keywords: Bullying

  • AUSTRALIA

    Why Fair Work works well

    • Luke Williams
    • 08 August 2012
    4 Comments

    A major review into the Fair Work Act says the nation's workplace laws are 'working well'. Industry response has been predictable, uncompromising and even dishonest. The question we should ask is: do the majority of Australians (not just bosses) think we have a fair system which rewards hard work and productivity?

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  • ARTS AND CULTURE

    Polite parents of violent children

    • Tim Kroenert
    • 01 March 2012

    As with Christos Tsiolkas' The Slap, an act of violence involving children acts as a catalyst to exacerbate the adult characters' prejudices, insecurities and resentments. Aided by alcohol, civility is gradually stripped away as a polite gathering degenerates into bullying and abuse.

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  • AUSTRALIA

    All democracies great and small

    • John Warhurst
    • 27 February 2012
    5 Comments

    From strata communities to federal politics, citizens of democracies exhibit similar characteristics. These include limited knowledge and interest, suspicion of office-holders, and assertions of self-interest. Those who stand for election deserve more credit than they often get because they are a small minority.

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  • ARTS AND CULTURE

    Savaging sex and religion

    • Tim Kroenert
    • 15 December 2011
    4 Comments

    Three teenagers are lured into the midst of a demented cult waging a brutal crusade against society's sexual profligacy; the Westboro Baptists re-imagined as violent extremists. This is not the first time questioning Catholic filmmaker Kevin Smith has had a go at religion.

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  • RELIGION

    Why I don't preach on abortion

    • Andrew Hamilton
    • 08 December 2011
    68 Comments

    I am often asked if I preach on abortion and, if not, why not. The questioners sometimes kindly supply me with the answer. If I do not preach on abortion, it is surely because I am afraid of alienating my liberal friends.

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  • RELIGION

    Labor's Intervention on steroids

    • Frank Brennan
    • 22 November 2011
    16 Comments

    The National Apology began a process of relationship-building with Aboriginal Australians. This process has come to an end, with ministerial calls for racially targeted docking of welfare payments for parents whose children are not attending school on remote communities.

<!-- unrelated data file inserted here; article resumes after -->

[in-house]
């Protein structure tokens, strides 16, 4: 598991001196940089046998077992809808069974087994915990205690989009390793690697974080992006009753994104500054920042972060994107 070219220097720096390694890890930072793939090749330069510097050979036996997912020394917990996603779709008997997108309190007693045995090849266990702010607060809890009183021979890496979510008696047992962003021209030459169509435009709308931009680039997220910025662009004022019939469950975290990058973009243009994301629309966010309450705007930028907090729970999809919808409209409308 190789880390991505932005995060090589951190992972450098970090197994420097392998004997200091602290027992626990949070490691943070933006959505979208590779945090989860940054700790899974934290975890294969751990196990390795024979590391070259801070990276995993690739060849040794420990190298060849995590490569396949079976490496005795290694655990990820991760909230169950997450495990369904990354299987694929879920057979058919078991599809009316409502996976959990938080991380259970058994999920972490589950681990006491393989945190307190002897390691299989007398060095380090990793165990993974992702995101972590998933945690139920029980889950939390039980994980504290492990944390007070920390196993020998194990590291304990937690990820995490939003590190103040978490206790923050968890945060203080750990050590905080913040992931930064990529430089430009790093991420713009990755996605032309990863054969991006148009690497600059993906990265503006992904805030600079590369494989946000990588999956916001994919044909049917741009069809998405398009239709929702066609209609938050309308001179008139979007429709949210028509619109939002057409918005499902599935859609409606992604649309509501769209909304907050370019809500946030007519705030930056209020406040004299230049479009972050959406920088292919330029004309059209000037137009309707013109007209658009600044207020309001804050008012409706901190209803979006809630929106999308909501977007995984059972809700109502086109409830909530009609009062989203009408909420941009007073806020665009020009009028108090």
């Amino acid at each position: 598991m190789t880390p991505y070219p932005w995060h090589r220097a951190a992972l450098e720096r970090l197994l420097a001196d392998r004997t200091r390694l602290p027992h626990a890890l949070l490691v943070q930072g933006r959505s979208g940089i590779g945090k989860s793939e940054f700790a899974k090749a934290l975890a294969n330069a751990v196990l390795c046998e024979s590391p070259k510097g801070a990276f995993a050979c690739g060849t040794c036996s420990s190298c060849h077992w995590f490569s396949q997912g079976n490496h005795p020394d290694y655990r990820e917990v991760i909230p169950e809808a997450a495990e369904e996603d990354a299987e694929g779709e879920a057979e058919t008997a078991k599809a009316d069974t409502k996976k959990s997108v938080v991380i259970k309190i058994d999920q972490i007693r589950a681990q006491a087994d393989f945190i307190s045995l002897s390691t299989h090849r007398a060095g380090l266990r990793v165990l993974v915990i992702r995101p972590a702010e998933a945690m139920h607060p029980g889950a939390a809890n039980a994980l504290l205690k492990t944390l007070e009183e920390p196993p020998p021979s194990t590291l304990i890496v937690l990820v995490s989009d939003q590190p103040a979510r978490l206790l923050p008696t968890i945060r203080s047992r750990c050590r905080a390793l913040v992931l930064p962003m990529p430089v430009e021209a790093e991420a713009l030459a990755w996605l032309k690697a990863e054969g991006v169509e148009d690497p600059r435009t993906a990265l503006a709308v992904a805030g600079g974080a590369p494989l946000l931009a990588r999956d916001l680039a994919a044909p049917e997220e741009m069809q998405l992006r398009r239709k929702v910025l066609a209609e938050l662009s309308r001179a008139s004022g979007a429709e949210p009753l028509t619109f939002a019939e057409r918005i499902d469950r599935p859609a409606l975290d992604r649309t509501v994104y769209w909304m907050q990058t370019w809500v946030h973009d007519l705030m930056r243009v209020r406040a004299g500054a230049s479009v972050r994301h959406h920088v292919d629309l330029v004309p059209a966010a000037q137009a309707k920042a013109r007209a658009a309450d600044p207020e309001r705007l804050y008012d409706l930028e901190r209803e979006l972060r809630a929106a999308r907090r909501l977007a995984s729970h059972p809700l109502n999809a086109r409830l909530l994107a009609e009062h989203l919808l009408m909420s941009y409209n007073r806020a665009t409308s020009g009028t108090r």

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  • RELIGION

    A Catholic Social Teaching perspective on the Intervention

    • Frank Brennan
    • 22 November 2011
    1 Comment

    Text from the 4th Annual Gerald Ward Lecture 'How do we design a dignified welfare safety net without becoming a Nanny State? — Lessons from Catholic Social Teaching', presented  by Fr Frank Brennan SJ at the National Library of Australia, 18 November 2011.

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  • MEDIA

    Peter Roebuck's ordered passion for cricket

    • Andrew Hamilton
    • 15 November 2011
    11 Comments

    As a cricket writer Roebuck appreciated that other things in life matter more than sport. But precisely because sport does not matter ultimately, he was freed to take it very seriously indeed.

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  • ARTS AND CULTURE

    Workplace bullies face to face

    • Tim Kroenert
    • 08 September 2011
    3 Comments

    A sacked employee takes out his frustration on his former boss's luxury car. His actions turn out to be simply the end result of an unhealthy workplace culture. Mediation attempts to resolve the conflict through dialogue rather than punishment or retaliation.

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  • ARTS AND CULTURE

    My life as a bully

    • Tim Kroenert
    • 04 August 2011
    8 Comments

    We passed Paul's house each day on the walk to primary school. One day on a whim we knocked and invited him to join us. Once out of sight around the corner we proceeded to berate him, and to rough him up. We thought it was such fun that we did it again the next day. Kids can be cruel. I'm ashamed to say I was.

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  • ARTS AND CULTURE

    Good journalism and Murdoch's pie-gate

    • Tim Kroenert
    • 21 July 2011
    1 Comment

    Rupert Murdoch's News International has found itself with more than egg on its face over the News of the World scandal. As this case reveals journalism at its most prurient and base, a new film pays tribute to journalism at its most noble and courageous. 

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  • MEDIA

    Cyber traps for young players

    • Chris Middleton
    • 11 April 2011
    6 Comments

    The use of Skype to demean a young female trainee at the Australian Defence Force Academy once again demonstrates that the internet can damage young people’s sense of self. It also points to the need for an educational program that builds an awareness of our culture and an ability to question information and critique forms of communication.

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